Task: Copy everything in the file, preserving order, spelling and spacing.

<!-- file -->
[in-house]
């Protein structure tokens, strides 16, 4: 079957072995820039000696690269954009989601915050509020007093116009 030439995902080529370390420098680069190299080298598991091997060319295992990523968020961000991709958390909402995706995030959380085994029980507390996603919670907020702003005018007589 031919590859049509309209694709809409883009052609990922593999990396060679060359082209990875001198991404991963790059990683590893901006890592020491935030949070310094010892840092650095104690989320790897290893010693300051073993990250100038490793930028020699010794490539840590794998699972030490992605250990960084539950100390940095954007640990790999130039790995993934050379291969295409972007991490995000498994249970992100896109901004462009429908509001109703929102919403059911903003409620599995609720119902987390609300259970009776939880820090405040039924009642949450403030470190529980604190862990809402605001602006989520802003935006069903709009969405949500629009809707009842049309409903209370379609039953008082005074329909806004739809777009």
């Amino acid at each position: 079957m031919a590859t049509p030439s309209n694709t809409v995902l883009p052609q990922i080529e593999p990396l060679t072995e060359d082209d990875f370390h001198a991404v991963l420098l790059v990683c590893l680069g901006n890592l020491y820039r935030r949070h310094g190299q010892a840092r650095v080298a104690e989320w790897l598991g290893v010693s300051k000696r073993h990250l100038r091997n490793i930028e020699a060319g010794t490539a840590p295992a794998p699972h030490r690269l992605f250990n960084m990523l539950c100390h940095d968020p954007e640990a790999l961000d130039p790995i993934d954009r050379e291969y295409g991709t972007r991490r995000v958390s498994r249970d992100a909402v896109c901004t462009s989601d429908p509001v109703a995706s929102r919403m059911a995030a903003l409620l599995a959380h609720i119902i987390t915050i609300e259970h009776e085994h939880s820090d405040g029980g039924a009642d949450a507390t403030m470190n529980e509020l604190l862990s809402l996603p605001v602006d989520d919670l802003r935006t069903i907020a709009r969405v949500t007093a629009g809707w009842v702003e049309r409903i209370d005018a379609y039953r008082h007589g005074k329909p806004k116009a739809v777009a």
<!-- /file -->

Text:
[in-house]
């Protein structure tokens, strides 16, 4: 079957072995820039000696690269954009989601915050509020007093116009 030439995902080529370390420098680069190299080298598991091997060319295992990523968020961000991709958390909402995706995030959380085994029980507390996603919670907020702003005018007589 031919590859049509309209694709809409883009052609990922593999990396060679060359082209990875001198991404991963790059990683590893901006890592020491935030949070310094010892840092650095104690989320790897290893010693300051073993990250100038490793930028020699010794490539840590794998699972030490992605250990960084539950100390940095954007640990790999130039790995993934050379291969295409972007991490995000498994249970992100896109901004462009429908509001109703929102919403059911903003409620599995609720119902987390609300259970009776939880820090405040039924009642949450403030470190529980604190862990809402605001602006989520802003935006069903709009969405949500629009809707009842049309409903209370379609039953008082005074329909806004739809777009």
């Amino acid at each position: 079957m031919a590859t049509p030439s309209n694709t809409v995902l883009p052609q990922i080529e593999p990396l060679t072995e060359d082209d990875f370390h001198a991404v991963l420098l790059v990683c590893l680069g901006n890592l020491y820039r935030r949070h310094g190299q010892a840092r650095v080298a104690e989320w790897l598991g290893v010693s300051k000696r073993h990250l100038r091997n490793i930028e020699a060319g010794t490539a840590p295992a794998p699972h030490r690269l992605f250990n960084m990523l539950c100390h940095d968020p954007e640990a790999l961000d130039p790995i993934d954009r050379e291969y295409g991709t972007r991490r995000v958390s498994r249970d992100a909402v896109c901004t462009s989601d429908p509001v109703a995706s929102r919403m059911a995030a903003l409620l599995a959380h609720i119902i987390t915050i609300e259970h009776e085994h939880s820090d405040g029980g039924a009642d949450a507390t403030m470190n529980e509020l604190l862990s809402l996603p605001v602006d989520d919670l802003r935006t069903i907020a709009r969405v949500t007093a629009g809707w009842v702003e049309r409903i209370d005018a379609y039953r008082h007589g005074k329909p806004k116009a739809v777009a």